Dr. Murphy has been performing breast augmentation procedures since 1992 and has been perfecting and refining his technique since that time. Depending on what your anatomy looks like and how big of an implant you choose to go with he can either make an incision around your areola (preiareolar) or below the breast (inframammary). Both incision sites leave minimal scars that fade easily over time. The incision around the areola blends in and looks as though it is part of the areola while the incision below the breast fits into the fold where the breast implants falls onto the chest effectively hiding it. Depending on the size of the implant your scar can be anywhere from 1.5 to 3 inches in length.
You may have heard of a transaxillary incision in which a surgeon will place a breast implant through an incision in the armpit. Several years ago Dr. Murphy opted to stop using this approach for breast augmentation surgeries and there are several reasons why. With this incision the surgeon is working farther away from the site where the implant needs to be placed making it very difficult to get the implants evenly placed and outcomes are not as consistent. If patients have any complications from the breast augmentation procedure and need a revision surgery surgeons will typically make a new incision in the breast fold as opposed to the armpit. In the latest issue of the Aesthetic Surgery Journal there was a study presented showing that the risk of capsular contracture (the tissue around the implant tightening and the implant to feel hard and immobile) for transaxillary incision was higher than that of either the preiareolar or imframammary incisions, yet another reason not to use this approach.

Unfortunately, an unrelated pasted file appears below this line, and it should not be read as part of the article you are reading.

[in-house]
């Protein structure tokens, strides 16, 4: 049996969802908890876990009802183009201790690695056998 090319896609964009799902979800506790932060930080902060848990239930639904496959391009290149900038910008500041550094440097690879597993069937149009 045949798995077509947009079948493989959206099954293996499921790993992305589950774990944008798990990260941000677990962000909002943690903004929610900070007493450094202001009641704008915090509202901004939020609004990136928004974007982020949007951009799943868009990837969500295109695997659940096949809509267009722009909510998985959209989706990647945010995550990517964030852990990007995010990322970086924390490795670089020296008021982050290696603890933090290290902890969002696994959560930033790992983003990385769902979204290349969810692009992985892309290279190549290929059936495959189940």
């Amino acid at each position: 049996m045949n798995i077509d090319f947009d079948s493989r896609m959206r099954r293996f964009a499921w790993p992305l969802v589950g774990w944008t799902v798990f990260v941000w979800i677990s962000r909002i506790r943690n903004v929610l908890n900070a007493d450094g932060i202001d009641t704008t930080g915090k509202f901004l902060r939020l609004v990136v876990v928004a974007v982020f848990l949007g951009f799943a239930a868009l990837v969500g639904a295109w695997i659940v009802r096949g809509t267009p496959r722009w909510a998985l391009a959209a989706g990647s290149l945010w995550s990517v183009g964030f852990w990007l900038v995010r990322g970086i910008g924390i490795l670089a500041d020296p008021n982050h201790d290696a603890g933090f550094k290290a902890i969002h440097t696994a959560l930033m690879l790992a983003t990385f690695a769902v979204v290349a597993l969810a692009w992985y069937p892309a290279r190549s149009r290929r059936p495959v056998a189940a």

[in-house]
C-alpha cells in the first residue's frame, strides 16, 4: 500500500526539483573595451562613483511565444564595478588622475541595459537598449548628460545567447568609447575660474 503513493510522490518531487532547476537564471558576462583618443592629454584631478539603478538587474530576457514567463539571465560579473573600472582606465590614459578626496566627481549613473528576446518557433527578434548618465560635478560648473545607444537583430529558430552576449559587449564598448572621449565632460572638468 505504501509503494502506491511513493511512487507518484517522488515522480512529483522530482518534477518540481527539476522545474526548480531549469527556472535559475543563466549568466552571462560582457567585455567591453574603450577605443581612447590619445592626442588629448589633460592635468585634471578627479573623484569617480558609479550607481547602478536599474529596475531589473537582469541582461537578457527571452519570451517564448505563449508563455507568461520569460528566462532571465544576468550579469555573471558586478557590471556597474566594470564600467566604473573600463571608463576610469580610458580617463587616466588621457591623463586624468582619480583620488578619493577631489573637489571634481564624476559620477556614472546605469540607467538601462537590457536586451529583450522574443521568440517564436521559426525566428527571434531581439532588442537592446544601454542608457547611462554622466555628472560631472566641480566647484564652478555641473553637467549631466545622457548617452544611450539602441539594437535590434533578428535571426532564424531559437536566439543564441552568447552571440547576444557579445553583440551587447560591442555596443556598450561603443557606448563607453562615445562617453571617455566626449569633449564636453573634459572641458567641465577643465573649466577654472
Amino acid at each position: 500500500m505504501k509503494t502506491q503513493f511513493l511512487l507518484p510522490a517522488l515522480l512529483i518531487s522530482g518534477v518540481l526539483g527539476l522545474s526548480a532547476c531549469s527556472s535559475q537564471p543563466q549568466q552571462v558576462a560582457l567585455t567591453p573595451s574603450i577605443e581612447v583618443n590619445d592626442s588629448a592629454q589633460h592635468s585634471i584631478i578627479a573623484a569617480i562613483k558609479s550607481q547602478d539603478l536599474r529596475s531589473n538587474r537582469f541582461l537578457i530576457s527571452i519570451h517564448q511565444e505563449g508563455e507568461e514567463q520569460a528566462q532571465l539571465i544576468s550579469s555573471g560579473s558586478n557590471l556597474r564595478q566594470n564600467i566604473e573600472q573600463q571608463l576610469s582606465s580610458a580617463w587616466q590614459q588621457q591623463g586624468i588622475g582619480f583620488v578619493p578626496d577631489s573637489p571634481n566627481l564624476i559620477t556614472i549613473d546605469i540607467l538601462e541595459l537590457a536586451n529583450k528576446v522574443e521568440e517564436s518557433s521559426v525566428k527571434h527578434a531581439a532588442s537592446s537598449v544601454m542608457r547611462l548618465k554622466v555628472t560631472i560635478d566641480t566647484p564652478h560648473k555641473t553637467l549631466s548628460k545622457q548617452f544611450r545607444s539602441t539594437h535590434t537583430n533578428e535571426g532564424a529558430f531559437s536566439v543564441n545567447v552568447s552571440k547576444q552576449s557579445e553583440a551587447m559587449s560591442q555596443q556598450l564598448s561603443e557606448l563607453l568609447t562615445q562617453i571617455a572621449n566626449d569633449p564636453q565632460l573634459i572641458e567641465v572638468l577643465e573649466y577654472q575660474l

The decision to have a breast augmentation is a big one but choosing an incision site doesn’t have to be. Choosing a surgeon that is highly trained and skilled like Dr. Murphy means that scars will fade and blend nicely over time. Patient’s should focus on finding the right physician and enjoy the process of picking their implant size.